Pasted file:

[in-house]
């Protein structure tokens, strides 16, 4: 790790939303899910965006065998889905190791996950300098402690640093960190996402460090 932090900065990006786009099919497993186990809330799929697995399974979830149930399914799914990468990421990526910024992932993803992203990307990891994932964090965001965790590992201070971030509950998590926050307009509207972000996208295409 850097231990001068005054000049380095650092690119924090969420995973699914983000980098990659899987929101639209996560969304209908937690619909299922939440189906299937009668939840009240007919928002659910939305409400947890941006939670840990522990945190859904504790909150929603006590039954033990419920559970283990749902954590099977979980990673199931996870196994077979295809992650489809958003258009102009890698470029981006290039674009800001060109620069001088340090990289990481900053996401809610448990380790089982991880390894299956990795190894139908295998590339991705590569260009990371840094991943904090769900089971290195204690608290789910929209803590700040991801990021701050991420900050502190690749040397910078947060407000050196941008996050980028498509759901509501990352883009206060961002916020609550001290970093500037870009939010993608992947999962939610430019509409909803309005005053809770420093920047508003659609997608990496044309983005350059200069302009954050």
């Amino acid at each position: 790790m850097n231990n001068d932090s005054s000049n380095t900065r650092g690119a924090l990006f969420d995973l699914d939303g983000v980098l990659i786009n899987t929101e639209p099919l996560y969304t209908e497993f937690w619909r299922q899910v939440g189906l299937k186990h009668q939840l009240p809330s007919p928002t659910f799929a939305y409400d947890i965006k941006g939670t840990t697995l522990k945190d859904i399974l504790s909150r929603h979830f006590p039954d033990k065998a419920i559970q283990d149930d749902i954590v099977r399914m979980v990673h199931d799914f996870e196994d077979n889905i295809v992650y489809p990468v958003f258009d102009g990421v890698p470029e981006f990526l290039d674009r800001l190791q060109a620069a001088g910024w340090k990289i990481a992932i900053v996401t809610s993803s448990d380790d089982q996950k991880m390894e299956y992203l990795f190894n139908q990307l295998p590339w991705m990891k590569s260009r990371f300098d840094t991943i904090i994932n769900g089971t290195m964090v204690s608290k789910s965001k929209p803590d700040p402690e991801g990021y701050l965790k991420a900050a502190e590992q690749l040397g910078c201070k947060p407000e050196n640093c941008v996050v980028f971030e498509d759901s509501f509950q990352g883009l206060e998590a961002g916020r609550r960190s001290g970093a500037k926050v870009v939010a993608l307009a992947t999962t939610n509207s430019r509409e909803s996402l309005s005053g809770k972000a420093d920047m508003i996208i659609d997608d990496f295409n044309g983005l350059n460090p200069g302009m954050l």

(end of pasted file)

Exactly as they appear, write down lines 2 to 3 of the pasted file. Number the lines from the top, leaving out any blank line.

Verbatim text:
């Protein structure tokens, strides 16, 4: 790790939303899910965006065998889905190791996950300098402690640093960190996402460090 932090900065990006786009099919497993186990809330799929697995399974979830149930399914799914990468990421990526910024992932993803992203990307990891994932964090965001965790590992201070971030509950998590926050307009509207972000996208295409 850097231990001068005054000049380095650092690119924090969420995973699914983000980098990659899987929101639209996560969304209908937690619909299922939440189906299937009668939840009240007919928002659910939305409400947890941006939670840990522990945190859904504790909150929603006590039954033990419920559970283990749902954590099977979980990673199931996870196994077979295809992650489809958003258009102009890698470029981006290039674009800001060109620069001088340090990289990481900053996401809610448990380790089982991880390894299956990795190894139908295998590339991705590569260009990371840094991943904090769900089971290195204690608290789910929209803590700040991801990021701050991420900050502190690749040397910078947060407000050196941008996050980028498509759901509501990352883009206060961002916020609550001290970093500037870009939010993608992947999962939610430019509409909803309005005053809770420093920047508003659609997608990496044309983005350059200069302009954050």
């Amino acid at each position: 790790m850097n231990n001068d932090s005054s000049n380095t900065r650092g690119a924090l990006f969420d995973l699914d939303g983000v980098l990659i786009n899987t929101e639209p099919l996560y969304t209908e497993f937690w619909r299922q899910v939440g189906l299937k186990h009668q939840l009240p809330s007919p928002t659910f799929a939305y409400d947890i965006k941006g939670t840990t697995l522990k945190d859904i399974l504790s909150r929603h979830f006590p039954d033990k065998a419920i559970q283990d149930d749902i954590v099977r399914m979980v990673h199931d799914f996870e196994d077979n889905i295809v992650y489809p990468v958003f258009d102009g990421v890698p470029e981006f990526l290039d674009r800001l190791q060109a620069a001088g910024w340090k990289i990481a992932i900053v996401t809610s993803s448990d380790d089982q996950k991880m390894e299956y992203l990795f190894n139908q990307l295998p590339w991705m990891k590569s260009r990371f300098d840094t991943i904090i994932n769900g089971t290195m964090v204690s608290k789910s965001k929209p803590d700040p402690e991801g990021y701050l965790k991420a900050a502190e590992q690749l040397g910078c201070k947060p407000e050196n640093c941008v996050v980028f971030e498509d759901s509501f509950q990352g883009l206060e998590a961002g916020r609550r960190s001290g970093a500037k926050v870009v939010a993608l307009a992947t999962t939610n509207s430019r509409e909803s996402l309005s005053g809770k972000a420093d920047m508003i996208i659609d997608d990496f295409n044309g983005l350059n460090p200069g302009m954050l």